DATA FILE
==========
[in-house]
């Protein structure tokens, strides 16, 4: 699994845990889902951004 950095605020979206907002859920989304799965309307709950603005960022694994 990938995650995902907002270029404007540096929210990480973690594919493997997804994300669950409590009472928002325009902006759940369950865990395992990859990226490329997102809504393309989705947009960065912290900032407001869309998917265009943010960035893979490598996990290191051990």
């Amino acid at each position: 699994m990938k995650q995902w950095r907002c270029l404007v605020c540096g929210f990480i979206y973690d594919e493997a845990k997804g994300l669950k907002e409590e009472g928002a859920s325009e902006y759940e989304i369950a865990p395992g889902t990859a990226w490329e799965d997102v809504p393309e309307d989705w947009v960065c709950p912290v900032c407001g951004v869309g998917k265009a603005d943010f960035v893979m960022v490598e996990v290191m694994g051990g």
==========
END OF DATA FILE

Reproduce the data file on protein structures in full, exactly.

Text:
[in-house]
């Protein structure tokens, strides 16, 4: 699994845990889902951004 950095605020979206907002859920989304799965309307709950603005960022694994 990938995650995902907002270029404007540096929210990480973690594919493997997804994300669950409590009472928002325009902006759940369950865990395992990859990226490329997102809504393309989705947009960065912290900032407001869309998917265009943010960035893979490598996990290191051990």
């Amino acid at each position: 699994m990938k995650q995902w950095r907002c270029l404007v605020c540096g929210f990480i979206y973690d594919e493997a845990k997804g994300l669950k907002e409590e009472g928002a859920s325009e902006y759940e989304i369950a865990p395992g889902t990859a990226w490329e799965d997102v809504p393309e309307d989705w947009v960065c709950p912290v900032c407001g951004v869309g998917k265009a603005d943010f960035v893979m960022v490598e996990v290191m694994g051990g």